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Waitaki's dairy farmers and their cows are wintering well.
North Otago Federated Farmers dairy section chairman Lyndon Strang told Central Rural Life that conditions before calving were ''pretty good''.
Heifers on many farms would begin to calve in mid to late July.
Although the mating period had been ''a bit of a problem for most people'', since then there had been good crop and grass growth, Mr Strang said.
''There's plenty of feed for winter.
''What little rainfall we've had has been hanging round. The cows are still on top of the paddocks and wintering quite well.''
North Otago tended to have a microclimate that insulated it from weather extremes that could affect surrounding districts, he said.
As farmers moved towards spring their main priority would be ''making sure cow condition is good''.
''Everyone I've been talking to is coping fairly well. And the payout is looking good.''
The dairy industry was ''calming down'' after seeing off ''bad press from an extreme position''. Most New Zealanders now realised that dairy farmers had gone to great lengths to protect waterways from livestock and improve their environmental stewardship, Mr Strang said.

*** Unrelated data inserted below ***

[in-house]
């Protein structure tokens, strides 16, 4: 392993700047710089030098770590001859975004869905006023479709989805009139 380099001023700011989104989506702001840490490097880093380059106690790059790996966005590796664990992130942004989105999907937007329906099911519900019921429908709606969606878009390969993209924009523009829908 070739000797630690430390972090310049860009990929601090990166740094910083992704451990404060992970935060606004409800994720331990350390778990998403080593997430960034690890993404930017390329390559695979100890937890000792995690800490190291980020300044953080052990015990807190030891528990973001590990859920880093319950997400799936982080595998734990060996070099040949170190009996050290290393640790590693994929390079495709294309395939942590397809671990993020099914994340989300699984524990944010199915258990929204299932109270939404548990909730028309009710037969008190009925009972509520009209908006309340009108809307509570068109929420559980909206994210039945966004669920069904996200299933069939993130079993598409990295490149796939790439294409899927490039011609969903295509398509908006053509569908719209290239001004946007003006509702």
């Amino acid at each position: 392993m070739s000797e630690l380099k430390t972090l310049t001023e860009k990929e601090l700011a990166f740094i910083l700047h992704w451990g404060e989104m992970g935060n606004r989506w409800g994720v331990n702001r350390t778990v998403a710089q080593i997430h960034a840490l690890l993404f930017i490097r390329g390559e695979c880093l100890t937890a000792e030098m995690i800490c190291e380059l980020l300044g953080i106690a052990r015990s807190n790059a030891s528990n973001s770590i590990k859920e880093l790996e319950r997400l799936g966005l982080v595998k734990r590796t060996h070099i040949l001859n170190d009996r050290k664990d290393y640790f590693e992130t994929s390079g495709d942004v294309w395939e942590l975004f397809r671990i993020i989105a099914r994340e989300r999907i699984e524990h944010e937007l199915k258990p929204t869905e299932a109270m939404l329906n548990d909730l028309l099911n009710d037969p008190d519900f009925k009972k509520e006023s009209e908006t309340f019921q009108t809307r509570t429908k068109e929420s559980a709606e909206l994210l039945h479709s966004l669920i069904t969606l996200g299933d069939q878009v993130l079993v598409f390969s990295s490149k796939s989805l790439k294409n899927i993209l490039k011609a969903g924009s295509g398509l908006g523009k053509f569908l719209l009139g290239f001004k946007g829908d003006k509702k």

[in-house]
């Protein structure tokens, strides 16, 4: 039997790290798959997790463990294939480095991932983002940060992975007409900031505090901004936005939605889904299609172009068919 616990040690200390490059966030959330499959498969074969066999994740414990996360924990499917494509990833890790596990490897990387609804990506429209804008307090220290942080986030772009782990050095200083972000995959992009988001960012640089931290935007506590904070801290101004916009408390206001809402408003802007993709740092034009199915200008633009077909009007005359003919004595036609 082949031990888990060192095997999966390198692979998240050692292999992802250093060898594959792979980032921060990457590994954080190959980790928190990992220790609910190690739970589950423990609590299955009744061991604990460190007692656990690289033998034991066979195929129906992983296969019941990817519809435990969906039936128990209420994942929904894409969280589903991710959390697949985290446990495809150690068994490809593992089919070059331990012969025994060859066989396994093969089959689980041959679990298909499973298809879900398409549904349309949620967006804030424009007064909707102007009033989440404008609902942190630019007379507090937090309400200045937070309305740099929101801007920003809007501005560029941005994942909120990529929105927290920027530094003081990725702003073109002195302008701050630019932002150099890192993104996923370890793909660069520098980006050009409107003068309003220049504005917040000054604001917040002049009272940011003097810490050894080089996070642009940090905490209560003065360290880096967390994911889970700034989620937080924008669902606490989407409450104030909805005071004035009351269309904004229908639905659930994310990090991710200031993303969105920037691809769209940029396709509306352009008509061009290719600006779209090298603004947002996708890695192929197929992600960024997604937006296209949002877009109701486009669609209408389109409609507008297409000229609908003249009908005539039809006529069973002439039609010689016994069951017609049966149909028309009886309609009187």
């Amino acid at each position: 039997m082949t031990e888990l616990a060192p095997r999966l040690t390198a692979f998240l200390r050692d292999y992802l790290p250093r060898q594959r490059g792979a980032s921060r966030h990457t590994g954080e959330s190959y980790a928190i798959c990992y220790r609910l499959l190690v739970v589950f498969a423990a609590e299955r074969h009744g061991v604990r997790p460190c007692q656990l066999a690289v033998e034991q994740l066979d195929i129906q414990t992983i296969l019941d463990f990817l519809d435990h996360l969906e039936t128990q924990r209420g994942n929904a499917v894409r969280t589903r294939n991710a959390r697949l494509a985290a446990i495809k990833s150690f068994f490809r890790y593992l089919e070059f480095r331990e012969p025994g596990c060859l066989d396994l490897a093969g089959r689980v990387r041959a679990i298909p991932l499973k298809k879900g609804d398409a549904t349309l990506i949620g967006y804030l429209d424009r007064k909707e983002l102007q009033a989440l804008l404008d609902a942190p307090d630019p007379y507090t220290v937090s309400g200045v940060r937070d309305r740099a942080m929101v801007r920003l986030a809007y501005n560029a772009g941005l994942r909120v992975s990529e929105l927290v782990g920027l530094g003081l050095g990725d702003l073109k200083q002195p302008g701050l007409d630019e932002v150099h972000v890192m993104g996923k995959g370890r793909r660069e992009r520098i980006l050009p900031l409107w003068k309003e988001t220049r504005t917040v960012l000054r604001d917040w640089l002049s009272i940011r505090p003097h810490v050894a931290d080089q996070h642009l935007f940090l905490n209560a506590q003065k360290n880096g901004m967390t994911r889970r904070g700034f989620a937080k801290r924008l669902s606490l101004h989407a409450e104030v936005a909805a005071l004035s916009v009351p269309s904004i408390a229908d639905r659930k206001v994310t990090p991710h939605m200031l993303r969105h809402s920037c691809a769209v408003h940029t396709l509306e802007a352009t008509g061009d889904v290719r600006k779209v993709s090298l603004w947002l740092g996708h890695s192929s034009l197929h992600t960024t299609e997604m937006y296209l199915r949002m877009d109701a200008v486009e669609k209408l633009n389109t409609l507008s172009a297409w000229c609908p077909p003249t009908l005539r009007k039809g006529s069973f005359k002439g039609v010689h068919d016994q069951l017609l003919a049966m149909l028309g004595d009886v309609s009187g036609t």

''It's not an instantaneous fix. There was 150 years of agriculture to get us to where we are now. We're all going in the right direction.''
This was a good time to catch up on farm maintenance tasks, including checking irrigation systems, he said. Farmers were counting on the North Otago Irrigation Company expansion being able to deliver reliable water in the coming summer, after delays stymied what had been expected last summer.
Fortunately, a wet season meant farmers managed reasonably well without having to rely on irrigation.
-By Sally Brooker